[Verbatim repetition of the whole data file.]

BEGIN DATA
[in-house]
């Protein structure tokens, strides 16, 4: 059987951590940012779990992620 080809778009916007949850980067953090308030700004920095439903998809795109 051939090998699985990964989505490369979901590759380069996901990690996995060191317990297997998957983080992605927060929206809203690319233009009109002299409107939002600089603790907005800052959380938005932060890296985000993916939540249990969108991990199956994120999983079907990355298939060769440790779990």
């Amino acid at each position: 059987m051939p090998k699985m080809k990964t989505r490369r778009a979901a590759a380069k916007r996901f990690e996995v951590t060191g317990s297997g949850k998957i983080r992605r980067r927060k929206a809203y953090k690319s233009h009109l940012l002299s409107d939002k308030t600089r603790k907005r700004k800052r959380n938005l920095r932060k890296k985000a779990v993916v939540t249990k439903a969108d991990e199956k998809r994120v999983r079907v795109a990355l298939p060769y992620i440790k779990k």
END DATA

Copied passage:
[in-house]
């Protein structure tokens, strides 16, 4: 059987951590940012779990992620 080809778009916007949850980067953090308030700004920095439903998809795109 051939090998699985990964989505490369979901590759380069996901990690996995060191317990297997998957983080992605927060929206809203690319233009009109002299409107939002600089603790907005800052959380938005932060890296985000993916939540249990969108991990199956994120999983079907990355298939060769440790779990």
């Amino acid at each position: 059987m051939p090998k699985m080809k990964t989505r490369r778009a979901a590759a380069k916007r996901f990690e996995v951590t060191g317990s297997g949850k998957i983080r992605r980067r927060k929206a809203y953090k690319s233009h009109l940012l002299s409107d939002k308030t600089r603790k907005r700004k800052r959380n938005l920095r932060k890296k985000a779990v993916v939540t249990k439903a969108d991990e199956k998809r994120v999983r079907v795109a990355l298939p060769y992620i440790k779990k």